Dir: Gavin Hood
Cast: Asa Butterfield, Haille Steinfeld, Abigail Breslin, Viola Davis, Ben Kingsley, and Harrison Ford
Synopsis: The International Military seek out a leader who can save the human race from an alien attack. Ender Wiggin, a brilliant young mind, is recruited and trained to lead his fellow soldiers into a battle that will determine the future of Earth
*Reviewer Note: This will be a non-spoiler review as always.*
Based on the popular Orson Scott Card 1985 sci-fi novel of the same name the movie takes place 50 years after earth suffered an attack from the ‘Formics’ – insect-like aliens. Their efforts failed, but millions died during the invasion, and the planet has been awaiting the Formics’ return ever since. The government decides that children are our best chance of survival, training them to take charge of the planet’s International Fleet. The reason is because kids “don’t think the way we think,” they operate at a higher speed, and can handle technology and deal with tremendous amounts of information without getting burnt out.
This is where we see Ender (Butterfield), who has vast intelligence and maturity but he’s also a very troubled boy. From being bullied for being a Third, at this time families are limited to two children, by school mates and his older brother and having both selfless and selfish. Ender, according to Colonel Graff (Ford), is the last and only hope to save the Earth from a possible future attack from the Formics. Graff then gets Ender to practice to become the leader he thinks Ender can be and sends him to Battle School.
The Battle School, a huge space station that orbits the planet, has our young cast, or Launchies as their called, raised on war games and taught the laws of engagement to prepare for the war. The school’s commander, Graff, along with Major Anderson (Davis) see Ender’s true potential and leads some back and forth between the two on how far they are pushing him and if he’s truly the one to stop the war.
It’s at the school where we see Graff do whatever he think is necessary to make sure the students, especially Ender, are ready for the war. Even if it means treating them like they’re not children and that’s where Graff and Anderson bump heads and ultimately shows us how different they view the war.
The big highlight of the Battle School section of the movie is the Battle Room. A giant glass sphere where war simulations are played out in zero-gravity and where the children divided up into teams to wage war against each other. Through these games Ender and his fellow cadets learn tactics and strategy and again learn to become leaders and killers. The zero-gravity scenes look a bit cheesy at first especially when it’s only one of two people but once we see the room filled with everyone flying around and battling it they become great scenes to see.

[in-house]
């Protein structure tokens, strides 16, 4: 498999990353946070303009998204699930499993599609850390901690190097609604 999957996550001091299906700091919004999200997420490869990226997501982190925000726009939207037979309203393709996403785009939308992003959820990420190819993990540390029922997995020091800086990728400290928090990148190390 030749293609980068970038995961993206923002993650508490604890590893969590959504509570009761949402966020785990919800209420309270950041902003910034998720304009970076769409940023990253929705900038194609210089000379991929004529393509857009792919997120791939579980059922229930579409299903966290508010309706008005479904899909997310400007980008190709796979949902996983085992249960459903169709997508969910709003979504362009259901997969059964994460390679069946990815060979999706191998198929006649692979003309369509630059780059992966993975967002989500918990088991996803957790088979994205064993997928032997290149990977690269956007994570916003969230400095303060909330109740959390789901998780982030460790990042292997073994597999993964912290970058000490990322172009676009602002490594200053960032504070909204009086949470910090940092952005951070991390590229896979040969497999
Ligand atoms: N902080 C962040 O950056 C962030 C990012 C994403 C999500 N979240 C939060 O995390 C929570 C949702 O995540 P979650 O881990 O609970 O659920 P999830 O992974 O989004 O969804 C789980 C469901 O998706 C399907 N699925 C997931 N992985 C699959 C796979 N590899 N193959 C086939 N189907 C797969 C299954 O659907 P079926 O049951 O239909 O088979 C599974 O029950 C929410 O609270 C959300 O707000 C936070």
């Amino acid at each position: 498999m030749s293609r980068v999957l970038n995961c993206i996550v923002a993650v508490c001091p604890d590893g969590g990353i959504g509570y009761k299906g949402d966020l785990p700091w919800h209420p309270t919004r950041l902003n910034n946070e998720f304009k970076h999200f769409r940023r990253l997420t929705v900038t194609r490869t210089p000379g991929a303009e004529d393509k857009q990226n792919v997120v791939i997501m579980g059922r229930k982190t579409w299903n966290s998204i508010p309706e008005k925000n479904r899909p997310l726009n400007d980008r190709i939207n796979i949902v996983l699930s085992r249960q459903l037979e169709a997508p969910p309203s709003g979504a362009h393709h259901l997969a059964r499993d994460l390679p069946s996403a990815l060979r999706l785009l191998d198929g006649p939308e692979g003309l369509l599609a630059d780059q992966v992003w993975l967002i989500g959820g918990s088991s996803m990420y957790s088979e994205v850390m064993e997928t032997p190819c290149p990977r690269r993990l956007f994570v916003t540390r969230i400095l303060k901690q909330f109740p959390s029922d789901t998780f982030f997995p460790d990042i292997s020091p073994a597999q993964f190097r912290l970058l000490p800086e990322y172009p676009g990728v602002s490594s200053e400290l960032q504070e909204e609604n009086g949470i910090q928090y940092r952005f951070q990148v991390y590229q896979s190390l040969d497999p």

Unlike my other reviews, I don’t be talking about the final act of the movie to save you from nothing anything. Needless to say, it will make question everything you’ve seen.
As far as the acting goes, this is Asa Butterfield’s show. He does a great job of balancing the emotions and the intensity of Ender as he’s put through the ringer with all the tests and showing how effective he can be as a leader. Harrison Ford’s Graff is a puppet master of sorts, coming off as caring but then completely changes once the stakes get raised. Butterfield and Ford, next to Davis, have the strongest performances in the movie and leads to a great scene between the two at the very end.
The rest of the cast does okay with their roles but nothing really great. Hailee Steinfield’s sharp-shooting cadet Petra has more to do in the movie than she does in the book and Moises Arias miss-cast as bully Bonzo kind of fits but really does nothing. Ben Kingsley as former war hero Mazer Rackham really does nothing for the movie when he pops up in the third act. Abigail Breslin, who plays Ender’s sister Valentine, probably does the best job of the supporting cast (next to Davis and Ford of course). Her compassion for her brother plays a factor on who Ender by the end.
You may have noticed I’ve only about one reference to the book. I do believe you shouldn’t compare the movie to the book too much. The movie does make changes from the book. Valentine and Peter (Ender’s older brother played by Jimmy Pinchak) are very downplayed, with Peter only getting two scenes and Valentine have a handful. That being said the ending is different. There are some minor changes and things that are not even mentioned; Thirds, the governments, the aliens are given a name, the Mind Game (which doesn’t really work) and more importantly the ages of the characters. I personally didn’t mind so much of the changes but I know some fans will.
All in all, Ender’s Game is a pretty descent adaptation. Despite its changes from the book it still manages to work in the end. The effects are great and acting by Butterfield and Ford makes the message at the end mean more.
4 out of 5